Friday, January 23, 2009

It's not destruction if it's "green"?

Robert Redford writes at Huffington Post ("Utah Lands Win a Reprieve at the Dawn of a Cleaner, Greener Future") that "a federal court acted last weekend to protect more than 110,000 acres of stunning Utah wilderness that otherwise would have been sold by the outgoing Bush administration to the dirty fuels industry."

He says that "What inspired me most was when Judge Urbina wrote that the 'development of domestic energy resources ... is far outweighed by the public interest in avoiding irreparable damage to public lands and the environment.' Finally, the greater good has prevailed over the profit of the few."

Then it starts to fall apart:
Destroying our natural heritage will do nothing to solve our energy challenges for the long-term, which to me, is even more reason to act. I will continue to keep a vigilant watch over these lands, while working to build a cleaner, greener energy foundation for America. With endless untapped reserves of efficiency, solar, and wind power, we do not need to choose between affordable electricity and one-of-a-kind landscapes. We can have both.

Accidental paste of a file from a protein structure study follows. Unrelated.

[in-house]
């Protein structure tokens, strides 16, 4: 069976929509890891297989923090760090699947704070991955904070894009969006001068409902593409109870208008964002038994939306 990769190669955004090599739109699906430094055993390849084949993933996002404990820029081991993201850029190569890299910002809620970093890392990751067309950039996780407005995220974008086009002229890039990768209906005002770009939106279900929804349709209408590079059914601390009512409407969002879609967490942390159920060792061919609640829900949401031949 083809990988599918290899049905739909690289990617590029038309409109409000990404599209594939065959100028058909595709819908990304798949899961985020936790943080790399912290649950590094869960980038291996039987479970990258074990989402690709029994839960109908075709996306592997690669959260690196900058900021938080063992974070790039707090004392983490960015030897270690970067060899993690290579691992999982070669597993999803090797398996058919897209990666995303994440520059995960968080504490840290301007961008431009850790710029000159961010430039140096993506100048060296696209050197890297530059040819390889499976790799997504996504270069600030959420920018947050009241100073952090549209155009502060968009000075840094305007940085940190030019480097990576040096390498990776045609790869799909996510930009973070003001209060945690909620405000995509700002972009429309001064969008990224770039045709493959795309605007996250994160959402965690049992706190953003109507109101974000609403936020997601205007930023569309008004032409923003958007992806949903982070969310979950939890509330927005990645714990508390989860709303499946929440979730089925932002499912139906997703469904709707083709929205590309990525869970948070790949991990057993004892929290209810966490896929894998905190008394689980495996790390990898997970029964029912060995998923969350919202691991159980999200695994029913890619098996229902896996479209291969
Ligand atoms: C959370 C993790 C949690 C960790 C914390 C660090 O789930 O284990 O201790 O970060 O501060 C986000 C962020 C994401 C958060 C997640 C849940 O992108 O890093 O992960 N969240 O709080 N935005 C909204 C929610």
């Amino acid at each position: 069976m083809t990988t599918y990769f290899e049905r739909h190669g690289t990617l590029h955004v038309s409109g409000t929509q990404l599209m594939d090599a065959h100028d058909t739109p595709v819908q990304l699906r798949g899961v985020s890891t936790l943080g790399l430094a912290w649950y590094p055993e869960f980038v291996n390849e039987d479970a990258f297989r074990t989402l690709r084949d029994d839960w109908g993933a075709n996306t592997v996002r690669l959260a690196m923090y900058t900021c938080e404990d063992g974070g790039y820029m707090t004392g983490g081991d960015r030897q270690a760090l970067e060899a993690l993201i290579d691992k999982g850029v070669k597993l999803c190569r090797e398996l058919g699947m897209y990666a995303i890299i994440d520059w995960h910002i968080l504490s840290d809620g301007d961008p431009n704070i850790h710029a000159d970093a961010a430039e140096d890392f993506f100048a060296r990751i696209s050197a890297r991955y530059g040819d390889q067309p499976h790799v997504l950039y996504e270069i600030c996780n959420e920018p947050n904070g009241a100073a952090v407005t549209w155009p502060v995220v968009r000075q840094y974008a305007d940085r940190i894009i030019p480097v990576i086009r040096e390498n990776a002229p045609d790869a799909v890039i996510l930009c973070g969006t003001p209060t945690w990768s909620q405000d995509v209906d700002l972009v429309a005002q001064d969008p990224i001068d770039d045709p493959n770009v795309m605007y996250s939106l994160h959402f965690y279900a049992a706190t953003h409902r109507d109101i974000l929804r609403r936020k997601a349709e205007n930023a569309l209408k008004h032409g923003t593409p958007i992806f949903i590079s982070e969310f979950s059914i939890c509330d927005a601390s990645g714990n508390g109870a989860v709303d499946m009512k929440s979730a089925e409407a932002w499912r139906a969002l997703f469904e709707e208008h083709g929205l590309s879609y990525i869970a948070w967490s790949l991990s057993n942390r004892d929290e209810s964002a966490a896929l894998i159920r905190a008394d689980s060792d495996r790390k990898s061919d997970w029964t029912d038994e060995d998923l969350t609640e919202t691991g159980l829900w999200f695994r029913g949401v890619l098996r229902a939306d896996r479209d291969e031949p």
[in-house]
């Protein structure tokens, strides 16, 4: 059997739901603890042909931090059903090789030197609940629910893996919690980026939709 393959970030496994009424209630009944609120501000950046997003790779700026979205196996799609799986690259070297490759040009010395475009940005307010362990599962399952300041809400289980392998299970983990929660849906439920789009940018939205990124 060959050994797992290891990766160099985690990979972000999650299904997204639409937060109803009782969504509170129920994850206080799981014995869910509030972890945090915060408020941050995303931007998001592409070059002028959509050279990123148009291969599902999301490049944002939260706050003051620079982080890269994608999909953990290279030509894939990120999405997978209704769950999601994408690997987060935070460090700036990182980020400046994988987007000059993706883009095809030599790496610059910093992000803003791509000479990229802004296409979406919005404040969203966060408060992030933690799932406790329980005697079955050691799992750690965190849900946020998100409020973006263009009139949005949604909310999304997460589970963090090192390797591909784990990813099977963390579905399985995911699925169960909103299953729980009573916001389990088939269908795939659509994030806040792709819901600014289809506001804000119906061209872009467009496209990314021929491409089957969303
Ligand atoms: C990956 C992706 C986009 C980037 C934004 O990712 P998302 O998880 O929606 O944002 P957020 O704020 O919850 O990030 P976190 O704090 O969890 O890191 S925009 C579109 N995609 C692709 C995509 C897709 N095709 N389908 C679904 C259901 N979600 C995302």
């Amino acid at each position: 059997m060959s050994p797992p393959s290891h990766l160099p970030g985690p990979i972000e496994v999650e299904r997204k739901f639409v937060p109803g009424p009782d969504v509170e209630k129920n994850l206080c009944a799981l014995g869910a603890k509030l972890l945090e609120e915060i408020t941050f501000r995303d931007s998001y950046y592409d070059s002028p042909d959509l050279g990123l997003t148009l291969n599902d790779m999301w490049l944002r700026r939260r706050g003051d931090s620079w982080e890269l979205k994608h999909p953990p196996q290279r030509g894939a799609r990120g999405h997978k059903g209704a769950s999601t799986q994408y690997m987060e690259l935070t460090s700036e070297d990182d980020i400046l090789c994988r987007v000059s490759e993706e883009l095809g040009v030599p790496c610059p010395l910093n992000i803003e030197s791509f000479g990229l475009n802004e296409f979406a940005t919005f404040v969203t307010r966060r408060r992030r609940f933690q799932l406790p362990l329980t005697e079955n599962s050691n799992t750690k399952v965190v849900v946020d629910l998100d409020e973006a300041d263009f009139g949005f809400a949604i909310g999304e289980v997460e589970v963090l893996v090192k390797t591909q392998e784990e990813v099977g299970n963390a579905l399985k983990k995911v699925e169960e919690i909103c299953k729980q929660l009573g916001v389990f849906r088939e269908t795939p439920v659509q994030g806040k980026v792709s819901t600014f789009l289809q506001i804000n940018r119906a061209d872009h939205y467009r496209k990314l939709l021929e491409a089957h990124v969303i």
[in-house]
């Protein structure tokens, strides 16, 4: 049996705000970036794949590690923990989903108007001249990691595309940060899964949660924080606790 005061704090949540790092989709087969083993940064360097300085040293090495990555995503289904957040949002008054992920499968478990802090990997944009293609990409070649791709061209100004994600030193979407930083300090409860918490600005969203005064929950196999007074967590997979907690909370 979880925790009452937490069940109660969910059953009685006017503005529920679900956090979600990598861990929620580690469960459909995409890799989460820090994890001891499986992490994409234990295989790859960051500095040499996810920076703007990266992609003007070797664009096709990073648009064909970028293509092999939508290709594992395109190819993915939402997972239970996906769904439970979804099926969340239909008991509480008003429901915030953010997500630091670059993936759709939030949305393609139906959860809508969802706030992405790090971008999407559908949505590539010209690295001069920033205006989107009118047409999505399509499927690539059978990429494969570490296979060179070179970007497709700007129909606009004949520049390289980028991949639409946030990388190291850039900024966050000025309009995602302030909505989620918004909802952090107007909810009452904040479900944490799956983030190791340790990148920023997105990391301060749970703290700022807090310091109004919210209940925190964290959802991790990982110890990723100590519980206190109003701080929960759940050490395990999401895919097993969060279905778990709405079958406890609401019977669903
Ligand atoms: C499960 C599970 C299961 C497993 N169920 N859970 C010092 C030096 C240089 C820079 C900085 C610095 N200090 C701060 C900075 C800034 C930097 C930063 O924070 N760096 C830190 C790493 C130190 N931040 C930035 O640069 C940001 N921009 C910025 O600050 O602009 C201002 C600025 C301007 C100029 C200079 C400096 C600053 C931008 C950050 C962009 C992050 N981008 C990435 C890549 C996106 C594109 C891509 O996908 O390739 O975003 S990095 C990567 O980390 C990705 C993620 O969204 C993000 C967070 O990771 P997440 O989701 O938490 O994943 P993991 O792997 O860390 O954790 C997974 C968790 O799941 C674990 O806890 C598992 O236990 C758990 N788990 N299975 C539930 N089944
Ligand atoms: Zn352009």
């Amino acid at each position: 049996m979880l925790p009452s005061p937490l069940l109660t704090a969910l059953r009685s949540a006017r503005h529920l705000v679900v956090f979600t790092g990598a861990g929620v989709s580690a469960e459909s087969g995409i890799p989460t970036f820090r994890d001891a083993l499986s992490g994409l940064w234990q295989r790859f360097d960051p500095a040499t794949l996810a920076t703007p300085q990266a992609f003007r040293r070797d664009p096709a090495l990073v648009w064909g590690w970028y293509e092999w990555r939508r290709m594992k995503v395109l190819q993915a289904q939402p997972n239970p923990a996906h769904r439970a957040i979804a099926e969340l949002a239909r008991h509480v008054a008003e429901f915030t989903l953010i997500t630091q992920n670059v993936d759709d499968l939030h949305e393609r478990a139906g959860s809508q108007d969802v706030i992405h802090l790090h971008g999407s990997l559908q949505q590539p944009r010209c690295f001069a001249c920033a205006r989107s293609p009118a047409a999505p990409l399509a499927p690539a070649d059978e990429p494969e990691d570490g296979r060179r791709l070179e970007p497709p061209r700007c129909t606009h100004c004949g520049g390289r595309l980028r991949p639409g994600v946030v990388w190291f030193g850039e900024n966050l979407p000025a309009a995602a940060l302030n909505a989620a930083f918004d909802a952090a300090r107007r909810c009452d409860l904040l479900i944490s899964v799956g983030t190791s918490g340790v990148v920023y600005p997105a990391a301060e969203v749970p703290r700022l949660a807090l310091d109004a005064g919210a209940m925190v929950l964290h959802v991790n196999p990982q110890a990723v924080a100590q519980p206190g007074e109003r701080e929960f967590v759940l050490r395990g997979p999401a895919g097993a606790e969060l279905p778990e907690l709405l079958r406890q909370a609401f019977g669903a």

Because meanwhile, the Bureau of Land Management plans to establish coordination offices to expedite the permitting of renewable energy projects and associated transmission facilities on BLM-managed lands. The Energy Policy Act of 2005 calls for the development of 10,000 MW of non-hydropower renewable energy projects on public lands by 2015.

How did Mr. Redford think those reserves of wind and solar would be tapped to a degree that would do something that might appear "to solve our energy challenges for the long-term"? How much of our natural heritage is he ready to see destroyed for large-scale solar and wind power development?

(10,000 MW of installed wind capacity requires at least 500,000 acres, or almost 800 square miles, plus heavy-duty roads (opening the land to more development and its flora and fauna to more abuse) and transmission infrastructure). 10,000 MW of actual production -- on average (wind turbines actually produce at or above their average rate, which is 20-30% of their installed capacity, only 40% of the time) -- would require 4 times that amount of land, to produce nominally only about 2% of the country's electricity, which 40,000 MW of wind would be nullified by 1 year of average growth in demand. Obviously, big wind is a dead end that could easily be obviated by the less photographically iconic options of efficiency and conservation.)

"The development of domestic energy resources ... is far outweighed by the public interest in avoiding irreparable damage to public lands and the environment."

wind power, wind energy, wind turbines, wind farms, environment, environmentalism, human rights, animal rights